Squatters returning to NYC, renting out abandoned apartments
February 15, 2015
Squatters have returned to New York City.
One, Peter Zephyrin, considers himself a modern-day Robin Hood for taking over an unfinished and boarded-up complex on Jamaica Avenue in Queens.
Zephyrin, 36, installed electricity and a water heater at the 10 adjoined three-story buildings and is collecting rent from two sets of tenants, who moved into the three-bedroom, two-bath pads in December. He charges $250 a week per resident.
“Imagine you woke up one day and found out the US government gave you license to use your brain and do something unorthodox,” Zephyrin told The Post. “I’m taking what the lazy wealthy person left behind . . . I’m trying to help families out.”
Zephyrin is trying to seize the buildings through “adverse possession” statutes, which permit an enterprising homesteader to acquire abandoned property after occupying it for 10 years, so long as the ownership is not contested.
It’s unlikely Zephyrin would win an adverse possession claim unless he lived there, said attorney and New York Law School Professor Lucas A. Ferrara.
Zephyrin has rented out a number of apartments in this boarded-up complex in Queens.Photo: J.C.Rice
Still, managers for the Jamaica Avenue properties — which have been in foreclosure proceedings since 2009 — haven’t had an easy time getting the squatters out.
Zara Realty, tasked with securing the empty buildings for the court-appointed receiver, removed the front door of 176-16 Jamaica Ave., where squatters are living.
One third-floor resident, Otalia Johns, filed a harassment lawsuit against Zara this month in Queens Housing Court. On Feb. 10, a judge ordered the company to replace the door.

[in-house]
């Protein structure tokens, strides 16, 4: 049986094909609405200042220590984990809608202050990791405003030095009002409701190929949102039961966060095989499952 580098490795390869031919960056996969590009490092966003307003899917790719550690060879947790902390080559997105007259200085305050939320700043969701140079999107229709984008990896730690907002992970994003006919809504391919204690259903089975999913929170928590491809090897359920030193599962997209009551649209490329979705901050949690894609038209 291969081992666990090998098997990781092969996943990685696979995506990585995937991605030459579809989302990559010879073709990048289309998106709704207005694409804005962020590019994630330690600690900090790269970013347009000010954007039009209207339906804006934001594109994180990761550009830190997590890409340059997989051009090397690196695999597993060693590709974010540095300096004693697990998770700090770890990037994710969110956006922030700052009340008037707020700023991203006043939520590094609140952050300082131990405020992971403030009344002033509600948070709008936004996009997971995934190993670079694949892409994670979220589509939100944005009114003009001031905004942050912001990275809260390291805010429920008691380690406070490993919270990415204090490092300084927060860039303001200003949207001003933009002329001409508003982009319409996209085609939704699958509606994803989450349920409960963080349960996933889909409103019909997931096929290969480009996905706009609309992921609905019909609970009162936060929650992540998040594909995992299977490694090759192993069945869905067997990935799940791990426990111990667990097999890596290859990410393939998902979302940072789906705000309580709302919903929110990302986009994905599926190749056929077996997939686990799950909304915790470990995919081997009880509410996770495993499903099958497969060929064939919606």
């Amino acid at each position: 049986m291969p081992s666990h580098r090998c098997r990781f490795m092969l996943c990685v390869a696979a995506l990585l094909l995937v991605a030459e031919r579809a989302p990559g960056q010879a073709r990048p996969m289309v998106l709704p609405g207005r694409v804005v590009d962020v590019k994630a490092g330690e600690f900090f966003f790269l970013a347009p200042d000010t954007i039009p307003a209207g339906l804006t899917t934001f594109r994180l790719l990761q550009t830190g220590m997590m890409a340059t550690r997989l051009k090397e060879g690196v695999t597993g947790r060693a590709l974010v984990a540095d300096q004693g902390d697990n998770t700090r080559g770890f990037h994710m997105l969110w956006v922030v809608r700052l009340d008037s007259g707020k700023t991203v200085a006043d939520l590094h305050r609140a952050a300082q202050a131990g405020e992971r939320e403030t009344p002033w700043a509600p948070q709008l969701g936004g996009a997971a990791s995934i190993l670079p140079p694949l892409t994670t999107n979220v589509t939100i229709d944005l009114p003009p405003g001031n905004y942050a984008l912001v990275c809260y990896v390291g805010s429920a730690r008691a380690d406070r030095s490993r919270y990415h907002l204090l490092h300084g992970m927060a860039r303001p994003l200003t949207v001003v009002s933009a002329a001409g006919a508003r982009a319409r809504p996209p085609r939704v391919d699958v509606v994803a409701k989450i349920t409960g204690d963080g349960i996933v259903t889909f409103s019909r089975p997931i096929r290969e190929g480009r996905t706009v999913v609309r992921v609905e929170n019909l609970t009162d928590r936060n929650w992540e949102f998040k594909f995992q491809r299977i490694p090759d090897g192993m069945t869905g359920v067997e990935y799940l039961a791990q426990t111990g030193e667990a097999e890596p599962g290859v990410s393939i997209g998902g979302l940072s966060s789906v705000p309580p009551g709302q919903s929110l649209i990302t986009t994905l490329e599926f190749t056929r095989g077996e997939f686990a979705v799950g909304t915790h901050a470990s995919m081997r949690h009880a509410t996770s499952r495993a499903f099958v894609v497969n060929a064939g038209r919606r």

Johns, 24, lives in the apartment with her 1-year-old daughter and three other residents, who helped paint the furnished squat. They heat the apartment by boiling water on a hot plate. There is no gas, refrigerator or working stove.
Tenants don’t pay for electricity or other utilities — and don’t know who does. A Zara manager, who visited the site Wednesday, told The Post that Zephyrin “jumped wires” to get electricity.
“If I give up now, I’m going to be on the street,” Johns said. “We are not trespassing — we were invited by someone who said he adverse possessed the building.”
Otalia Johns with her daughter.Photo: J.C. Rice
Another 40-year-old resident, who declined to give his name, said, “For years, no one was maintaining the building. Now we’re here. We’re helping people in need.”
In the 1980s and ’90s, low-income artists and activists took over and rehabilitated dozens of unoccupied, rotting buildings in the East Village and Lower East Side. They sought legal ownership of their homes, but the city repeatedly tried to evict them — including one violent incident in 1995, when hundreds of cops in riot gear booted the squatters. The city finally granted ownership to 11 surviving squatter buildings in 2002.
New York City has been plagued by foreclosures in recent years. New foreclosures rose 33 percent to 1,560 in 2014 from the previous year, according to data from PropertyShark.
New York ranks third among states for the highest number of “zombie foreclosures,” or homes that are abandoned by owners and banks and stuck in foreclosure limbo. Zombie foreclosures jumped 54 percent — to 16,777 — from January 2014 to last month, according to a recent RealtyTrac report.
Zephyrin was living at the Jamaica Avenue development himself until Jan. 23, when police arrested him and charged him with trespassing and scheming to defraud, court records show.
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